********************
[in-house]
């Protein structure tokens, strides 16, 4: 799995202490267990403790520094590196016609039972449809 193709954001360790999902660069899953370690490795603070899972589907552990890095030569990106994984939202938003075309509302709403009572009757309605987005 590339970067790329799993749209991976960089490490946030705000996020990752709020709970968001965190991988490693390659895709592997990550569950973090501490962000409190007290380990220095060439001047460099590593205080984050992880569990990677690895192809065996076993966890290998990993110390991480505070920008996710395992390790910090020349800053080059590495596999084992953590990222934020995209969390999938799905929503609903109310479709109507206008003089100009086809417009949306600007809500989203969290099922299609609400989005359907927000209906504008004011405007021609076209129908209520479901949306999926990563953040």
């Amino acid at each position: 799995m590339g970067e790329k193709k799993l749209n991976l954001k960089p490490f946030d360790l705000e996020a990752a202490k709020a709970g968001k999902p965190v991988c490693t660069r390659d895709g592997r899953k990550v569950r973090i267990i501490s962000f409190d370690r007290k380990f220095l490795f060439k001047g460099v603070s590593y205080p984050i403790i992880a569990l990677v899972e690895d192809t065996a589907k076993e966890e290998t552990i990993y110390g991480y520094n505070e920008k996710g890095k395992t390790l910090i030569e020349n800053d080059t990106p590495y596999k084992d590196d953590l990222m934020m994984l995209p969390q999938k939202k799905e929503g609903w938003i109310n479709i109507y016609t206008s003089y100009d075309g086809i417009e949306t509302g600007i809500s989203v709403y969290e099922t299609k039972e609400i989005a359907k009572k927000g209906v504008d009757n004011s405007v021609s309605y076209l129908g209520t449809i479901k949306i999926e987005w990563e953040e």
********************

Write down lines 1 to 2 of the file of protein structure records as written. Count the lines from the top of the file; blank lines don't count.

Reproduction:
[in-house]
């Protein structure tokens, strides 16, 4: 799995202490267990403790520094590196016609039972449809 193709954001360790999902660069899953370690490795603070899972589907552990890095030569990106994984939202938003075309509302709403009572009757309605987005 590339970067790329799993749209991976960089490490946030705000996020990752709020709970968001965190991988490693390659895709592997990550569950973090501490962000409190007290380990220095060439001047460099590593205080984050992880569990990677690895192809065996076993966890290998990993110390991480505070920008996710395992390790910090020349800053080059590495596999084992953590990222934020995209969390999938799905929503609903109310479709109507206008003089100009086809417009949306600007809500989203969290099922299609609400989005359907927000209906504008004011405007021609076209129908209520479901949306999926990563953040």